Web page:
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author = "Christian Keitel and Benwell, {Christopher S.Y.} and Gregor Thut and Joachim Gross",
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No changes in parieto-occipital alpha during neural phase locking to visual quasi-periodic theta-, alpha-, and beta-band stimulation. / Keitel, Christian; Benwell, Christopher S.Y.; Thut, Gregor; Gross, Joachim.

In: European Journal of Neuroscience, Vol. 48, No. 7, 24.10.2018, p. 2551-2565.

Research output: Contribution to journalArticle

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T1 - No changes in parieto-occipital alpha during neural phase locking to visual quasi-periodic theta-, alpha-, and beta-band stimulation

AU - Keitel, Christian

AU - Benwell, Christopher S.Y.

AU - Thut, Gregor

AU - Gross, Joachim

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PY - 2018/10/24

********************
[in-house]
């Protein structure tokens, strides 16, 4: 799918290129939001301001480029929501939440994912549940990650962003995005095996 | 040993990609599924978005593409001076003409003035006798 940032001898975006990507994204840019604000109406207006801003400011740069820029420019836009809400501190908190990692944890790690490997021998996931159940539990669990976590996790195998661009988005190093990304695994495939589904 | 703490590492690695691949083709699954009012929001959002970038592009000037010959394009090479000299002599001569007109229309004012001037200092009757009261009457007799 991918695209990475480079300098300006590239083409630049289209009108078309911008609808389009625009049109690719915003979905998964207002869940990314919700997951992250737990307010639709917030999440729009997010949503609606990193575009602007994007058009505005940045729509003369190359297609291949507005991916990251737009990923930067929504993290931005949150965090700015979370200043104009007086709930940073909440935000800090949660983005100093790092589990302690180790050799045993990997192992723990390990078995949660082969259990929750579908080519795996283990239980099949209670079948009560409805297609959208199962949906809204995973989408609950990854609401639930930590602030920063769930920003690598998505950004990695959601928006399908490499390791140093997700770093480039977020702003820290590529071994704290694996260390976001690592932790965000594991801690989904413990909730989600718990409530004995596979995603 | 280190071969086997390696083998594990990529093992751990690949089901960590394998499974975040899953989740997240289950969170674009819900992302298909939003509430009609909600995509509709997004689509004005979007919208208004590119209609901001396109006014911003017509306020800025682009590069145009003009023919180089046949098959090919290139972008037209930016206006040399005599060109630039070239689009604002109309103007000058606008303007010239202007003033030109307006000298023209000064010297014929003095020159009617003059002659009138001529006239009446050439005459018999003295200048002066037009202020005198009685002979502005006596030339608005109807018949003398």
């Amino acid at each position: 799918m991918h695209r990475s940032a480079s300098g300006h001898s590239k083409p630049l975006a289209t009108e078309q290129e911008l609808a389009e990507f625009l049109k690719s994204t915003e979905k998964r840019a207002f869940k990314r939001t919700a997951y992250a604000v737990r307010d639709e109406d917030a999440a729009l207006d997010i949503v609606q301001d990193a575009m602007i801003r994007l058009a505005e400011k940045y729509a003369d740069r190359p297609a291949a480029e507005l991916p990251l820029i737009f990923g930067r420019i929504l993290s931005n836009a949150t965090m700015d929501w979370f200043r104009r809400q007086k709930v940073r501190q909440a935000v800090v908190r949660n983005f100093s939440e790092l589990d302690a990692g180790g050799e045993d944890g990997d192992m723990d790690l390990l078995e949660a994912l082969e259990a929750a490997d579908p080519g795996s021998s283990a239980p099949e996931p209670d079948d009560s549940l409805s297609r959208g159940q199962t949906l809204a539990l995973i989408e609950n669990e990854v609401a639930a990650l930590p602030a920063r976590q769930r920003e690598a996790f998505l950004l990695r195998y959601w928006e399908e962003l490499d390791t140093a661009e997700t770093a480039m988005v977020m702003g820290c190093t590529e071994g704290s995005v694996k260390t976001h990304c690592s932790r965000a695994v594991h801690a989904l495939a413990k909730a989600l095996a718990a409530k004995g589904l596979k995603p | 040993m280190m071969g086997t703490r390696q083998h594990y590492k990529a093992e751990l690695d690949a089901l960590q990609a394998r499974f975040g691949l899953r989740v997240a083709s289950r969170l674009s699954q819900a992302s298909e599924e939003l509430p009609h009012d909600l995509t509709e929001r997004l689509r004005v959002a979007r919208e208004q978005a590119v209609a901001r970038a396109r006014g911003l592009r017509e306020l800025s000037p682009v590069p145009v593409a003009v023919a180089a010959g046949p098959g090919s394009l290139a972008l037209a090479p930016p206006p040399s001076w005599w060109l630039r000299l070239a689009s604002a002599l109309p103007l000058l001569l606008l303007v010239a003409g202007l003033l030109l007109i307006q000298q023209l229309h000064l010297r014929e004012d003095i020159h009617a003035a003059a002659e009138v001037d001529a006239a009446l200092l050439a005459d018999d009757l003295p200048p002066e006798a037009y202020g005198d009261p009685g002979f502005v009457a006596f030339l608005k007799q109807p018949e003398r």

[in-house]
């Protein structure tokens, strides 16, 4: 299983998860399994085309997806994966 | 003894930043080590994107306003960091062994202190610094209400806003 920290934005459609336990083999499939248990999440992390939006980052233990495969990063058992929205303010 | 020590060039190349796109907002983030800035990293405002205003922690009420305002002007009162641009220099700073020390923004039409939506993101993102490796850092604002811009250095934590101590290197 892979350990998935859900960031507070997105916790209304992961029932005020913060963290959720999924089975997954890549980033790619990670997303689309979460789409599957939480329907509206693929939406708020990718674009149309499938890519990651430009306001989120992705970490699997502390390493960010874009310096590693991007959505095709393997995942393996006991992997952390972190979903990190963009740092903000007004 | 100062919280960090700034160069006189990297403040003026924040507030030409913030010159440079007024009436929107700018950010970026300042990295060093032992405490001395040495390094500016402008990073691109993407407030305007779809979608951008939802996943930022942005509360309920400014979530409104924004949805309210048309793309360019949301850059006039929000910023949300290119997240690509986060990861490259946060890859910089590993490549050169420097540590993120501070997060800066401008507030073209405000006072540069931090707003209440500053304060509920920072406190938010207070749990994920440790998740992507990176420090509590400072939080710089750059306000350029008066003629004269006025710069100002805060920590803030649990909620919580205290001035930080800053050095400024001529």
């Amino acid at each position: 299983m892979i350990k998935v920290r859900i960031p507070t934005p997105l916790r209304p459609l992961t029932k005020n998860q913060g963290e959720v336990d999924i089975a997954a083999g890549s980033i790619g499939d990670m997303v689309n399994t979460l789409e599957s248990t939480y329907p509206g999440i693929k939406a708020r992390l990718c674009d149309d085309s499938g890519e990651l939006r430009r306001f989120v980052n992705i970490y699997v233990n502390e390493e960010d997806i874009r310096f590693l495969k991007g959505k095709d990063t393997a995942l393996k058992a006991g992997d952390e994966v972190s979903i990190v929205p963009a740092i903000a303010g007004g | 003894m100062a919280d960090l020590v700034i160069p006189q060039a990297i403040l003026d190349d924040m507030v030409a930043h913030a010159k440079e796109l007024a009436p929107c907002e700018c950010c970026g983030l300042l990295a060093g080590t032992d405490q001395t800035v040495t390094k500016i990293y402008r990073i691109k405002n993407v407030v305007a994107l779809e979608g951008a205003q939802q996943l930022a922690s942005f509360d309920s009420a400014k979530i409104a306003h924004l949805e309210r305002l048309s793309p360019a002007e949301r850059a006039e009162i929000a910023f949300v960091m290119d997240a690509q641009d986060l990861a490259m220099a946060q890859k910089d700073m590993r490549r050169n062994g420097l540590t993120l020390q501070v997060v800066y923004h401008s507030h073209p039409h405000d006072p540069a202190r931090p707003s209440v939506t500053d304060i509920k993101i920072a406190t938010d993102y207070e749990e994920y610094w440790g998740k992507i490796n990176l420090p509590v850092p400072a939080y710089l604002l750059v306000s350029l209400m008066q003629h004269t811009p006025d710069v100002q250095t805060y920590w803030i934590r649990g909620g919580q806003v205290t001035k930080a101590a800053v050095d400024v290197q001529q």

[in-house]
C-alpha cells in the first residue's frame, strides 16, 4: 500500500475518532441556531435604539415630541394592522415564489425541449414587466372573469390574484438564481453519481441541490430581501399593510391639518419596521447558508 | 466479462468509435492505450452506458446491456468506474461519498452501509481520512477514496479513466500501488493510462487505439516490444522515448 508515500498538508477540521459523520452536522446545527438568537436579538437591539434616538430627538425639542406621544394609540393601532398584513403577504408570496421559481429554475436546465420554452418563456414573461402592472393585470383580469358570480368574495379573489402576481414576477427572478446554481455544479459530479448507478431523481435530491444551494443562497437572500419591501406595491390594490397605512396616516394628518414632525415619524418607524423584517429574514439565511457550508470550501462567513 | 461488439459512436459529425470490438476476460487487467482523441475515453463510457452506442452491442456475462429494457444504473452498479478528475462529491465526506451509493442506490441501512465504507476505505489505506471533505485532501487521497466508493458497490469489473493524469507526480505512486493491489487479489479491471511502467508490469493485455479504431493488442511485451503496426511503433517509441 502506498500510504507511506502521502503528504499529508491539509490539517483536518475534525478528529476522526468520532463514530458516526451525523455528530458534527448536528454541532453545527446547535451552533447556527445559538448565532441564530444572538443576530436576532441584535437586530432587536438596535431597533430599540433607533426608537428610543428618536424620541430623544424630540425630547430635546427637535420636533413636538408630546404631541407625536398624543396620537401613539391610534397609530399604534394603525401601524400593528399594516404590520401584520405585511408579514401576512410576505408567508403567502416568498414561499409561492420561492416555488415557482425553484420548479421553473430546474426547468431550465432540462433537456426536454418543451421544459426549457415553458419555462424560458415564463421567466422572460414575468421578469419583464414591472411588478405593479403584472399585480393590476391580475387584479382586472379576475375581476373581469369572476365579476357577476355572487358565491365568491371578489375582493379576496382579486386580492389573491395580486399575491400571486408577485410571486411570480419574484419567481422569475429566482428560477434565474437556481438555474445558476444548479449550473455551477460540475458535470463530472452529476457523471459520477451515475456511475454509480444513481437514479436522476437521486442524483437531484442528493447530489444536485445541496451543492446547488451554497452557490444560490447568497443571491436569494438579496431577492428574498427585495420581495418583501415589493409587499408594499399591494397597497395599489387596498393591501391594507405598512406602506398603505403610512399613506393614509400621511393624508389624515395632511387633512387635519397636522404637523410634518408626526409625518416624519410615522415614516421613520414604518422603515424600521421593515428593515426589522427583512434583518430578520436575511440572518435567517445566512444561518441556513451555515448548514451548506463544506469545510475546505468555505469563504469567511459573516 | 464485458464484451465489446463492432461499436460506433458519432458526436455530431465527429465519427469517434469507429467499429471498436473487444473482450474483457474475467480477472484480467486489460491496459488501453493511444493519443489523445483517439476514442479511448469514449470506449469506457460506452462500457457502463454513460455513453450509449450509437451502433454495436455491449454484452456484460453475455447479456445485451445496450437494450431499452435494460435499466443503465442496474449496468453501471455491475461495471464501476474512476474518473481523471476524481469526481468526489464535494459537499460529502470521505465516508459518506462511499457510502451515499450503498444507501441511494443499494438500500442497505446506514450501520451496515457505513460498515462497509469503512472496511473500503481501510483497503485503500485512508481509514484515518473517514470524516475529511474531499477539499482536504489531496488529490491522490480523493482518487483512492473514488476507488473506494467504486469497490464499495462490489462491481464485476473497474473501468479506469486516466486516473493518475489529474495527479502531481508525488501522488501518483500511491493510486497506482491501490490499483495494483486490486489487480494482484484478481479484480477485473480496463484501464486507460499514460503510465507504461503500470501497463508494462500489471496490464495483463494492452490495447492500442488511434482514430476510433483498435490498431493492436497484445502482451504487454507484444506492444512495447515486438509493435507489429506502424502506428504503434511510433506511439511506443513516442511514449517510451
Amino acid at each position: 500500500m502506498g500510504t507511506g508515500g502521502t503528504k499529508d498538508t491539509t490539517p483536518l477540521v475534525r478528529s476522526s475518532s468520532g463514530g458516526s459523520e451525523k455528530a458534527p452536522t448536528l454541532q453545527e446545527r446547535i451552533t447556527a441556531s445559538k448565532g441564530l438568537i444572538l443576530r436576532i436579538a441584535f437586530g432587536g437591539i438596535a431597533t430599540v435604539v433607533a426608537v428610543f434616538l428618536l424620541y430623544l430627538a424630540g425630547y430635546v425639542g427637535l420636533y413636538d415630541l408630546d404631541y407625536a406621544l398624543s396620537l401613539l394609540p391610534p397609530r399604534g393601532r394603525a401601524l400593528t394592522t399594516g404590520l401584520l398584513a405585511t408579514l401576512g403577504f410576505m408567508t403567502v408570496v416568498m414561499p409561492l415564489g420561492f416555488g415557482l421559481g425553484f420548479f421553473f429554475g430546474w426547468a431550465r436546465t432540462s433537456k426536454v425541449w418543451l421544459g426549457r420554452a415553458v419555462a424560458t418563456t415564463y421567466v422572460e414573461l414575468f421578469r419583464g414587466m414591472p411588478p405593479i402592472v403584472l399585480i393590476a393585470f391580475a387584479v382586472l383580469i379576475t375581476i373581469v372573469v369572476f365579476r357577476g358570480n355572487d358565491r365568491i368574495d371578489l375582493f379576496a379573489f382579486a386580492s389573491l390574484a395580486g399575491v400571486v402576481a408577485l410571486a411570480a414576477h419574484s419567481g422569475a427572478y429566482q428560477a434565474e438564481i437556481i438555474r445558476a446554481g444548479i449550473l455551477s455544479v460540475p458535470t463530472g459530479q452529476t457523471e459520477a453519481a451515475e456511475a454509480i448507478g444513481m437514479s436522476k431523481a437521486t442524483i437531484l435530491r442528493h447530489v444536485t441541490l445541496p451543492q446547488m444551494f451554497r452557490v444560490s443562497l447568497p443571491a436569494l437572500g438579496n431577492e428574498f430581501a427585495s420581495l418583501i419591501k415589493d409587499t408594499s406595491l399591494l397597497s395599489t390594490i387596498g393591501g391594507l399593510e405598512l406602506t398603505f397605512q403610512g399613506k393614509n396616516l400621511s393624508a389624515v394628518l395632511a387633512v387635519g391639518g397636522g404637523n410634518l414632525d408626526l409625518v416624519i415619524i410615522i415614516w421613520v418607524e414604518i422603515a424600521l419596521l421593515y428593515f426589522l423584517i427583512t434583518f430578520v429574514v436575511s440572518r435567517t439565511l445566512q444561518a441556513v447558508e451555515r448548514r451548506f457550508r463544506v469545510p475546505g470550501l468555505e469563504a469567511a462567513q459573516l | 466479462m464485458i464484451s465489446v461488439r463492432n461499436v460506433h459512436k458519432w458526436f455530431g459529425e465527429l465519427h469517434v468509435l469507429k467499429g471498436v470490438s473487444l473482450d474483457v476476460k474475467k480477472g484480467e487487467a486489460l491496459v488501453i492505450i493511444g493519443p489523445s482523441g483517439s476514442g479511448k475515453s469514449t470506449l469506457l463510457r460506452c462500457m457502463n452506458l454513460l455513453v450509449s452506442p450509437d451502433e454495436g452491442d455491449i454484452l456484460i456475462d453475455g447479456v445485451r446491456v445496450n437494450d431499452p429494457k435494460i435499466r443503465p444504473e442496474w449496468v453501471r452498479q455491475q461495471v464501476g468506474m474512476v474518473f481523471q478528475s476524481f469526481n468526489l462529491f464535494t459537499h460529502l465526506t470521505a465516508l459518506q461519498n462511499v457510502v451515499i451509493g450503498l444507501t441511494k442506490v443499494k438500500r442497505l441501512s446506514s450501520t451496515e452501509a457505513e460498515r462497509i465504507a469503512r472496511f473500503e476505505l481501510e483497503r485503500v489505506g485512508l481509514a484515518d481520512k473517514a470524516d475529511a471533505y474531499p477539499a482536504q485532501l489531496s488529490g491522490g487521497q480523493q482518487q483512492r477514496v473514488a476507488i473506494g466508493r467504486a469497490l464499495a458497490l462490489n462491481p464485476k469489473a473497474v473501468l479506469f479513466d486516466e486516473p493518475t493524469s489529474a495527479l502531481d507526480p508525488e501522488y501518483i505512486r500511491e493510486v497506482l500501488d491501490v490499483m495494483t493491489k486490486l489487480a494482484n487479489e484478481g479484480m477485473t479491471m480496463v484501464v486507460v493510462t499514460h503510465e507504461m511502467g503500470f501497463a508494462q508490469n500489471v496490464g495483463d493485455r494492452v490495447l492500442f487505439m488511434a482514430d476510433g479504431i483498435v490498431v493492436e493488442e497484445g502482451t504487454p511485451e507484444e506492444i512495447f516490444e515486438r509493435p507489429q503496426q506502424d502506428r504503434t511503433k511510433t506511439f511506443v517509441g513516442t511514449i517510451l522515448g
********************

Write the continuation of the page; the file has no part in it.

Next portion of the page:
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N2 - Recent studies have probed the role of the parieto-occipital alpha rhythm (8–12 Hz) in human visual perception through attempts to drive its neural generators. To that end, paradigms have used high-intensity strictly-periodic visual stimulation that created strong predictions about future stimulus occurrences and repeatedly demonstrated perceptual consequences in line with an entrainment of parieto-occipital alpha. Our study, in turn, examined the case of alpha entrainment by non-predictive low-intensity quasi-periodic visual stimulation within theta- (4–7 Hz), alpha- (8–13 Hz), and beta (14–20 Hz) frequency bands, i.e., a class of stimuli that resemble the temporal characteristics of naturally occurring visual input more closely. We have previously reported substantial neural phase-locking in EEG recording during all three stimulation conditions. Here, we studied to what extent this phase-locking reflected an entrainment of intrinsic alpha rhythms in the same dataset. Specifically, we tested whether quasi-periodic visual stimulation affected several properties of parieto-occipital alpha generators. Speaking against an entrainment of intrinsic alpha rhythms by non-predictive low-intensity quasi-periodic visual stimulation, we found none of these properties to show differences between stimulation frequency bands. In particular, alpha band generators did not show increased sensitivity to alpha band stimulation and Bayesian inference corroborated evidence against an influence of stimulation frequency. Our results set boundary conditions for when and how to expect effects of entrainment of alpha generators and suggest that the parieto-occipital alpha rhythm may be more inert to external influences than previously thought.